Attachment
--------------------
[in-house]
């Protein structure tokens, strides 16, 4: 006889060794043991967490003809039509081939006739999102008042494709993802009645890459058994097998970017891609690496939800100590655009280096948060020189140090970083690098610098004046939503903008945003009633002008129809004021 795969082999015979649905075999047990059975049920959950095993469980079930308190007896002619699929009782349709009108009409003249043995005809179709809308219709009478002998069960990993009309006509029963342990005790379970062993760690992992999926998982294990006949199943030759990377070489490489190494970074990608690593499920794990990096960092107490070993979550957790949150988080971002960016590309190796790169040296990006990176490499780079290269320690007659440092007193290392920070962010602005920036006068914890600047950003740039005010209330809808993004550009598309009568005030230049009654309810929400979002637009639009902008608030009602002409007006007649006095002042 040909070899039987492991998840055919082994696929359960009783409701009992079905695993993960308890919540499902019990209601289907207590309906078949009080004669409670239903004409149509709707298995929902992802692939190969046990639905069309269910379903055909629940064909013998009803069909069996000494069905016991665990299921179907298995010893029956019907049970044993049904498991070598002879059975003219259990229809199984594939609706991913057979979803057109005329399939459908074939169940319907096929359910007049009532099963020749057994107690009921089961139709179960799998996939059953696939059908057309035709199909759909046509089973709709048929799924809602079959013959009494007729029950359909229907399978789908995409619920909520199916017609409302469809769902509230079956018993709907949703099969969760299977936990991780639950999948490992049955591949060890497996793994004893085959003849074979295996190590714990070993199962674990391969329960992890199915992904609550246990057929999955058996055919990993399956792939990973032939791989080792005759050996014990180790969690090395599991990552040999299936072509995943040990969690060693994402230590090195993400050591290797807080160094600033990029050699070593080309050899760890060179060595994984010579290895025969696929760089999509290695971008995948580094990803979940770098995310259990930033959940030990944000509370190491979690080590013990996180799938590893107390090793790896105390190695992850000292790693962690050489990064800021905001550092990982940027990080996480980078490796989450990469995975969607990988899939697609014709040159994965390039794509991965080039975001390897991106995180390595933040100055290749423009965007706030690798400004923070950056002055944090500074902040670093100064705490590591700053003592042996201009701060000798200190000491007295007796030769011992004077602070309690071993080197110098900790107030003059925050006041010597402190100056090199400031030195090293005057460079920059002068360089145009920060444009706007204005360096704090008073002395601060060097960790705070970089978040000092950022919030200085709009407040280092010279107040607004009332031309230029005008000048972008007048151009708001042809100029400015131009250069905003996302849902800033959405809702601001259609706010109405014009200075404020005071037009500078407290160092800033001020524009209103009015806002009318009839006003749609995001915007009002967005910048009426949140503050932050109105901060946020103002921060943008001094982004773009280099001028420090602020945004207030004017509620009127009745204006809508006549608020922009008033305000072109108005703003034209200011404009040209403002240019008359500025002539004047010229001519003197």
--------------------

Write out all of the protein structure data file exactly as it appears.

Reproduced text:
[in-house]
């Protein structure tokens, strides 16, 4: 006889060794043991967490003809039509081939006739999102008042494709993802009645890459058994097998970017891609690496939800100590655009280096948060020189140090970083690098610098004046939503903008945003009633002008129809004021 795969082999015979649905075999047990059975049920959950095993469980079930308190007896002619699929009782349709009108009409003249043995005809179709809308219709009478002998069960990993009309006509029963342990005790379970062993760690992992999926998982294990006949199943030759990377070489490489190494970074990608690593499920794990990096960092107490070993979550957790949150988080971002960016590309190796790169040296990006990176490499780079290269320690007659440092007193290392920070962010602005920036006068914890600047950003740039005010209330809808993004550009598309009568005030230049009654309810929400979002637009639009902008608030009602002409007006007649006095002042 040909070899039987492991998840055919082994696929359960009783409701009992079905695993993960308890919540499902019990209601289907207590309906078949009080004669409670239903004409149509709707298995929902992802692939190969046990639905069309269910379903055909629940064909013998009803069909069996000494069905016991665990299921179907298995010893029956019907049970044993049904498991070598002879059975003219259990229809199984594939609706991913057979979803057109005329399939459908074939169940319907096929359910007049009532099963020749057994107690009921089961139709179960799998996939059953696939059908057309035709199909759909046509089973709709048929799924809602079959013959009494007729029950359909229907399978789908995409619920909520199916017609409302469809769902509230079956018993709907949703099969969760299977936990991780639950999948490992049955591949060890497996793994004893085959003849074979295996190590714990070993199962674990391969329960992890199915992904609550246990057929999955058996055919990993399956792939990973032939791989080792005759050996014990180790969690090395599991990552040999299936072509995943040990969690060693994402230590090195993400050591290797807080160094600033990029050699070593080309050899760890060179060595994984010579290895025969696929760089999509290695971008995948580094990803979940770098995310259990930033959940030990944000509370190491979690080590013990996180799938590893107390090793790896105390190695992850000292790693962690050489990064800021905001550092990982940027990080996480980078490796989450990469995975969607990988899939697609014709040159994965390039794509991965080039975001390897991106995180390595933040100055290749423009965007706030690798400004923070950056002055944090500074902040670093100064705490590591700053003592042996201009701060000798200190000491007295007796030769011992004077602070309690071993080197110098900790107030003059925050006041010597402190100056090199400031030195090293005057460079920059002068360089145009920060444009706007204005360096704090008073002395601060060097960790705070970089978040000092950022919030200085709009407040280092010279107040607004009332031309230029005008000048972008007048151009708001042809100029400015131009250069905003996302849902800033959405809702601001259609706010109405014009200075404020005071037009500078407290160092800033001020524009209103009015806002009318009839006003749609995001915007009002967005910048009426949140503050932050109105901060946020103002921060943008001094982004773009280099001028420090602020945004207030004017509620009127009745204006809508006549608020922009008033305000072109108005703003034209200011404009040209403002240019008359500025002539004047010229001519003197």